Erasmus Hobart and the Golden Arrow

How true are legends? We’ll never know. To know the truth behind legends, we’d need to travel back in time. Which is just what Erasmus Hobart, a school teacher (History and Physics) is able to do. He’s developed a time machine and decides to find out the truth behind the legend of Robin Hood ahead of the school play.

The opening chapter reads like the opening to a James Bond film as we’re introduced to Hobart and his time travelling machine. He’s travelled back to when Lady Godiva took to the streets and is lucky to escape. His journey back to Robin Hood’s time is trickier when he makes an enemy of Guy Gisborne and gets separated from the machine. He soon discovers what Robin Hood was like and has to ensure that he doesn’t ruin history. What was Robin Hood like? Well, that would spoil the book!

An easy to read and enjoyable book. Hobart’s adventure is a great one to follow and I thoroughly enjoyed the book. Give it a go and I don’t think you’ll be disappointed.

Rating (out of 5): *****


Don’t lean out the window! A European misadventure

Don’t lean out the window follows the authors, who are in a band, on their tour of Europe via the inter-rail tickets they have bought. Whilst they can travel where they want in Europe, it’s not all plain sailing, leading to the second part of the title. For example, their plan to finance the trip through busking is not always universally popular. However, they do encounter some incredibly generous people.

It’s an easy to read, humorous book. The narration switches between the authors, so I did have to check who was writing at times, but this is a small gripe for an enjoyable book.

Rating (out of 5): ****

Mind boggling book of over 5000 facts

There are indeed over 5000 facts in this book, with the facts ordered alphabetically (this makes ‘T’ a very long section due to the number that begin with ‘The’). There are plenty of interesting facts, but quite a few facts are repeated a few times, often under one another. Dipping in to the book will result in an interesting fact being found and is probably better than reading it from start to finish.

Rating (out of 5): ***

Viking Panzers: The German 5th SS Tank Regiment in the East in World War II

The book, as the title implies, follows the 5th SS Tank Regiment from 1942 until the end of the war. The book is made up of reports and diary entries from members of the regiment as well as maps and a narrative. The book can become hard to follow in places where it switches from one diary entry to another and it is not clear who it is from, but it offers an authoritative history of the regiment and flows from encounter to encounter seamlessly. Not a book that I would necessarily read again, but a different perspective to usual books about the war.

Rating (out of 5): ***

Very British Problems Volume 3: Still Awkward, Still Raining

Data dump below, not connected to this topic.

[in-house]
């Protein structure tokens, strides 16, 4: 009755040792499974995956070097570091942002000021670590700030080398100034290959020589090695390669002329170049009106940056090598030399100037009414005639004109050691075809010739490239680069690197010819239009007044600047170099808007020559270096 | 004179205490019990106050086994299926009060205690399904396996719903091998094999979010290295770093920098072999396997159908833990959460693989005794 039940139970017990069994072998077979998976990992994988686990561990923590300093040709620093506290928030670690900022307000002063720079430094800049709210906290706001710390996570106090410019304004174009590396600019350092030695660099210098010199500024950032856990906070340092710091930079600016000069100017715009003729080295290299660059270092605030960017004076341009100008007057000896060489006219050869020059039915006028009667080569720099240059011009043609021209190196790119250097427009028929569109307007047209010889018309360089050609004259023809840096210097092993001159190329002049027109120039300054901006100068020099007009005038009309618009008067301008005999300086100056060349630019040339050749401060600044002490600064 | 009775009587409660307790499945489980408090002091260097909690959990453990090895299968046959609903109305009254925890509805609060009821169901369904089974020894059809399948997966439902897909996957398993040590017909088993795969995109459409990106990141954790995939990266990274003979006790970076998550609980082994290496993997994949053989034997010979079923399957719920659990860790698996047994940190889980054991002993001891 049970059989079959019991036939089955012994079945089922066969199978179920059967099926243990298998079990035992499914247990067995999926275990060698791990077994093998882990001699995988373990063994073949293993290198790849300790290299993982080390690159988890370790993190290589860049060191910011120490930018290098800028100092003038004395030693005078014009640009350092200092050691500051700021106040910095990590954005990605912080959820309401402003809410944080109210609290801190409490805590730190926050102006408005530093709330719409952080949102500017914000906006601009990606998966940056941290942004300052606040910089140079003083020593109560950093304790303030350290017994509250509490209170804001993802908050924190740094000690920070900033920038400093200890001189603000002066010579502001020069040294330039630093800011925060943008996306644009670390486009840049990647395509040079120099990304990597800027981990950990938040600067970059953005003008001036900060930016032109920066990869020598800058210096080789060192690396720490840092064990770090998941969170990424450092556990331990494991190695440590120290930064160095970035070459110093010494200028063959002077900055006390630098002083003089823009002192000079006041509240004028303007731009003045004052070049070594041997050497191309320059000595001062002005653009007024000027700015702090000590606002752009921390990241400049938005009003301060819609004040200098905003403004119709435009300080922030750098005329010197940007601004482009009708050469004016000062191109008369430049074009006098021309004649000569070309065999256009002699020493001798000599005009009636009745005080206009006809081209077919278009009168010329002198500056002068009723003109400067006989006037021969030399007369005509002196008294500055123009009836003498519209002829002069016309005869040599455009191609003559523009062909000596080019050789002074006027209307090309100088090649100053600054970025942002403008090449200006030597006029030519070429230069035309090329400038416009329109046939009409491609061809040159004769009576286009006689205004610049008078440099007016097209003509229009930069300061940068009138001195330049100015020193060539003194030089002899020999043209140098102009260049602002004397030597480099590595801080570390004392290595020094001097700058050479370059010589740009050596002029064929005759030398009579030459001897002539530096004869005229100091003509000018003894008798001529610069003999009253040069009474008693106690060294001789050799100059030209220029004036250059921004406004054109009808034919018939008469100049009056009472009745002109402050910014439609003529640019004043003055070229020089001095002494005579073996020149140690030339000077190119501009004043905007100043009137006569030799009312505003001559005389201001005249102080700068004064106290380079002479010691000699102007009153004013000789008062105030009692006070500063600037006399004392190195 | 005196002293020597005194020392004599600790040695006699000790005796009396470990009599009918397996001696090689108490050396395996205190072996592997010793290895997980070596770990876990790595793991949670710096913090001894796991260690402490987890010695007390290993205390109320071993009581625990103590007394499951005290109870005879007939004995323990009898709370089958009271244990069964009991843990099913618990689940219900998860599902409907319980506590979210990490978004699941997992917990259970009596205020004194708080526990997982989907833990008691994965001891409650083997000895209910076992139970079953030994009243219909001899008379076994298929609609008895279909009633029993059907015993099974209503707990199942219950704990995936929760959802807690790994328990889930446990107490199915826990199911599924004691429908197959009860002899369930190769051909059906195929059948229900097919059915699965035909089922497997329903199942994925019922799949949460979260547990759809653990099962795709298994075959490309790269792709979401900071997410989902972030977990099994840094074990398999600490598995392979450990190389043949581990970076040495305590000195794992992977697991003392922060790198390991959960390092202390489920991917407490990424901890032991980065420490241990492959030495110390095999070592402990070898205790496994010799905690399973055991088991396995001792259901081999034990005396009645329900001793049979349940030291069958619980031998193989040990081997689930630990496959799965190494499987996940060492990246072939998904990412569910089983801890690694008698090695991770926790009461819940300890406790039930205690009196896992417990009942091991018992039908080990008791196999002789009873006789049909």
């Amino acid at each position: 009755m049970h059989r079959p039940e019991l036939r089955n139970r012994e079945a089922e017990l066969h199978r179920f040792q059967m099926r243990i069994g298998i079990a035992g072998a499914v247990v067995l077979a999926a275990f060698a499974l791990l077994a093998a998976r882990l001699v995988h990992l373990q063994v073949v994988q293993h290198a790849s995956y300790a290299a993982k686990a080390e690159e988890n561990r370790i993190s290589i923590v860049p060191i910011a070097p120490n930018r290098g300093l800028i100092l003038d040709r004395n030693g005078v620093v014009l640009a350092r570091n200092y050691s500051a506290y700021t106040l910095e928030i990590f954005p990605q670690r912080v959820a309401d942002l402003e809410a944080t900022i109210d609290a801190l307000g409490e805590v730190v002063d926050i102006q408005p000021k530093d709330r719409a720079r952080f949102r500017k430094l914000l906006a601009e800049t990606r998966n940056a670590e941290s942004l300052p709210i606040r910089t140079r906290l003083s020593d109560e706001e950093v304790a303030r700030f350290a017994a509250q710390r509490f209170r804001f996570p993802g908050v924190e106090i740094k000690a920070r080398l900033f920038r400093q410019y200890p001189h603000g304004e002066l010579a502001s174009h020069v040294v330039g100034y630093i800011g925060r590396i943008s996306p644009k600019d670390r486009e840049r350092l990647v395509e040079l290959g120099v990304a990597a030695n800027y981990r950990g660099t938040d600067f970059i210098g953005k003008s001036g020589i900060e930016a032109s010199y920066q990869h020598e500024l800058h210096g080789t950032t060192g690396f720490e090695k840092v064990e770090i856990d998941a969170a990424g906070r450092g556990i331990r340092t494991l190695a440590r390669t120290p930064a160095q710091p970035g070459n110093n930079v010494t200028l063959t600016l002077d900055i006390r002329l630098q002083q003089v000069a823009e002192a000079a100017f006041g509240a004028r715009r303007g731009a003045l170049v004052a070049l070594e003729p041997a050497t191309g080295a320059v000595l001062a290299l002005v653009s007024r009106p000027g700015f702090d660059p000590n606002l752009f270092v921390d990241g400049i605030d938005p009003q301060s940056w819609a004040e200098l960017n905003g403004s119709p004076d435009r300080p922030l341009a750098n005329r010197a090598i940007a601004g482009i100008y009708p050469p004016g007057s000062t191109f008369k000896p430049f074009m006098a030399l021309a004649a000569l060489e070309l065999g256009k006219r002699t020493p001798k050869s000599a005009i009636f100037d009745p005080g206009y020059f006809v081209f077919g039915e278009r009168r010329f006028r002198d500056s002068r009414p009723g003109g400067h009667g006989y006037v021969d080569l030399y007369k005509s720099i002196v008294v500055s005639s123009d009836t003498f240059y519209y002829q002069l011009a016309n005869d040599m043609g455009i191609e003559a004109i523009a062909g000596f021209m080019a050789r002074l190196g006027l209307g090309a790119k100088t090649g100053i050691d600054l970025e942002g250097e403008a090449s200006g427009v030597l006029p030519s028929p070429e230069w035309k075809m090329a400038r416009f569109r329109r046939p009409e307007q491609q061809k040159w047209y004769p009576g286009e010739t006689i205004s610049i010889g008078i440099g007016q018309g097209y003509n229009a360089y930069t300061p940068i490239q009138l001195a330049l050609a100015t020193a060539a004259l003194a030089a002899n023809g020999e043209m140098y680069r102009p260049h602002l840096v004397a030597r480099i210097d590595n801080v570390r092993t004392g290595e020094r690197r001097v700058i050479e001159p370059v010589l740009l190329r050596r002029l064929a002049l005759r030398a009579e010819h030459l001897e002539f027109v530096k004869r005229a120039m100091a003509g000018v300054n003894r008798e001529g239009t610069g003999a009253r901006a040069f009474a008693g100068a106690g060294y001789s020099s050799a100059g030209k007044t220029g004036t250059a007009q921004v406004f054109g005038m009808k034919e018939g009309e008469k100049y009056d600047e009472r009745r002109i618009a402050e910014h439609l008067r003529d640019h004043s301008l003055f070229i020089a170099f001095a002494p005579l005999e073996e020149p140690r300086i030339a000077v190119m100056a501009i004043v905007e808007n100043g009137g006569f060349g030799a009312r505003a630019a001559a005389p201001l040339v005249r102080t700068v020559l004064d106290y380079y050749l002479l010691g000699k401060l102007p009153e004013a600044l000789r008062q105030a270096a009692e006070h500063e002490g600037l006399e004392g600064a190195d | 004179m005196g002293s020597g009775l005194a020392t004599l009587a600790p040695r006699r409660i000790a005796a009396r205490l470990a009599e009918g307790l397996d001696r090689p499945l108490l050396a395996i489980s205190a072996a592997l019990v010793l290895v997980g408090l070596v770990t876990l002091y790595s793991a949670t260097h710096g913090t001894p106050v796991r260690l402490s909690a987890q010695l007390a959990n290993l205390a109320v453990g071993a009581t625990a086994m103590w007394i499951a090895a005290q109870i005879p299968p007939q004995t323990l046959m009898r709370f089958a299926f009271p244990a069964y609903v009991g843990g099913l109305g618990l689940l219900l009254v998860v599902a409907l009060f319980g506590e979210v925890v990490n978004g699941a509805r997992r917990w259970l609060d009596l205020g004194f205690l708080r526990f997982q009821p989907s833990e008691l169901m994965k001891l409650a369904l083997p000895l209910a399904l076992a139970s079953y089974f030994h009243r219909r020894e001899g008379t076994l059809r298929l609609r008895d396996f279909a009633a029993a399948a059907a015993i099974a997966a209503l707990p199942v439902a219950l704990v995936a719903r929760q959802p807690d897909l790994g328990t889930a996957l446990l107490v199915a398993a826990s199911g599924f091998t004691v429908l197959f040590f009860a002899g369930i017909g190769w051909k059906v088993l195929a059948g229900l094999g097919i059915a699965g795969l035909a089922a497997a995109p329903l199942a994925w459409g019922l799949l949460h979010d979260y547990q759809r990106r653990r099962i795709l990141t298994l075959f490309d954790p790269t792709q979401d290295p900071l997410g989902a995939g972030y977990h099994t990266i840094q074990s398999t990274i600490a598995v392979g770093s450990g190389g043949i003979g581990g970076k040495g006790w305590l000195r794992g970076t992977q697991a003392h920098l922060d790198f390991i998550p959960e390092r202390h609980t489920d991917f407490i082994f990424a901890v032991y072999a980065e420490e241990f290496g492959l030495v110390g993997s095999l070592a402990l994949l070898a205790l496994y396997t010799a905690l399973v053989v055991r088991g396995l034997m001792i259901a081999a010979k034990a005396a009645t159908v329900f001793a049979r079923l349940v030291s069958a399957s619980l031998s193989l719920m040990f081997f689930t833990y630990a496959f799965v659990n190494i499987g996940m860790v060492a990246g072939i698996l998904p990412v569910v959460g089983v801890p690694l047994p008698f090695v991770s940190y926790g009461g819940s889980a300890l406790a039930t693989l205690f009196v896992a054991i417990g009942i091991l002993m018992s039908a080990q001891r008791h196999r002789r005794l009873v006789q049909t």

There seem to be so many unwritten rules in Britain and Very British Problems highlights them. The problems are separated into different areas and it’s amazing how many you have encountered or, even better, do yourself. I would have to agree that it’s close to impossible to watch cricket without miming a forward defensive shot. The ones I recognise myself doing were the ones I found funniest.

As well as being an enjoyable read (although being British, I should probably say it’s, ‘alright’) it got me thinking about other things that may be termed British problems. I wonder if I’m the only one who will cross the road at traffic lights checking that the light has turned red; it’s for two reasons: I want to make sure that the green man actually means I can cross and also to let the drivers waiting that I can see it’s red so I know I should be crossing.

It’s a short book and quickly read, but every page is excellent.

Rating (out of 5): *****

Portrait of an icon

Portrait of an icon takes a brief look at some of the best known names in recent world football. Each profile is short (I don’t think any are longer than 8 pages) and focus more on quotes (from the person and others in world football) and anecdotes than statistics; an excellent approach, especially for the portrait of Pierluigi Collina.

Goals are the currency of football, so it is perhaps little surprise that the majority of those profiled are attacking players. Despite this, there are still portraits of defensive players and managers are also included.

As well as being an excellent book, it’s also the type to provoke discussion about who has been included and who has been left out. A final reason to buy this book (as if another were needed) is that proceeds go to the Sir Bobby Robson Foundation.

Rating (out of 5): *****

Memoirs of a bar steward

Jacob Cox is named as the landlord for the pub his family have bought on the coast. He has the vision to make the pub one of the most successful in the country, nevermind the town. His family just can’t see his plans and how they will lead to success. Of course, it might just be because the ideas aren’t actually that great…

A short book that’s easy to pick up and get in to. It is humorous throughout and ends on a cliffhanger after Jacob’s visit to a rival pub. Well worth a read.

Rating (out of 5): ****